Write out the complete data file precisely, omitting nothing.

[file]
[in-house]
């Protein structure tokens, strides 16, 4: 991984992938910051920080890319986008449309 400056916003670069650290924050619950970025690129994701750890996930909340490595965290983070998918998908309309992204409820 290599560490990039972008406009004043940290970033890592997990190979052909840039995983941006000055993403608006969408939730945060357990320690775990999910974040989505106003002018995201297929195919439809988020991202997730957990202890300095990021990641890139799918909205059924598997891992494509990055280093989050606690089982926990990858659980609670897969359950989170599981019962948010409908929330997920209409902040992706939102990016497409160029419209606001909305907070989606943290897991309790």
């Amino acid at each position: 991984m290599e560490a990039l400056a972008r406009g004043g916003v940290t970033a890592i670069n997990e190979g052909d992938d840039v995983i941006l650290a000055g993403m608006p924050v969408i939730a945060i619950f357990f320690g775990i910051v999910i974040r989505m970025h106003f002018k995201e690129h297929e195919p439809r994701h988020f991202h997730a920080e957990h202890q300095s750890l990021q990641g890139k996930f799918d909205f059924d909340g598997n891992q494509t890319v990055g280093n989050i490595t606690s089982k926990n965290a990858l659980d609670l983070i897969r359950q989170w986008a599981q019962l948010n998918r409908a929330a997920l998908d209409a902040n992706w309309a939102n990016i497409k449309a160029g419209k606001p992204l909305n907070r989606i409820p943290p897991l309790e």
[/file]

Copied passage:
[in-house]
């Protein structure tokens, strides 16, 4: 991984992938910051920080890319986008449309 400056916003670069650290924050619950970025690129994701750890996930909340490595965290983070998918998908309309992204409820 290599560490990039972008406009004043940290970033890592997990190979052909840039995983941006000055993403608006969408939730945060357990320690775990999910974040989505106003002018995201297929195919439809988020991202997730957990202890300095990021990641890139799918909205059924598997891992494509990055280093989050606690089982926990990858659980609670897969359950989170599981019962948010409908929330997920209409902040992706939102990016497409160029419209606001909305907070989606943290897991309790």
């Amino acid at each position: 991984m290599e560490a990039l400056a972008r406009g004043g916003v940290t970033a890592i670069n997990e190979g052909d992938d840039v995983i941006l650290a000055g993403m608006p924050v969408i939730a945060i619950f357990f320690g775990i910051v999910i974040r989505m970025h106003f002018k995201e690129h297929e195919p439809r994701h988020f991202h997730a920080e957990h202890q300095s750890l990021q990641g890139k996930f799918d909205f059924d909340g598997n891992q494509t890319v990055g280093n989050i490595t606690s089982k926990n965290a990858l659980d609670l983070i897969r359950q989170w986008a599981q019962l948010n998918r409908a929330a997920l998908d209409a902040n992706w309309a939102n990016i497409k449309a160029g419209k606001p992204l909305n907070r989606i409820p943290p897991l309790e």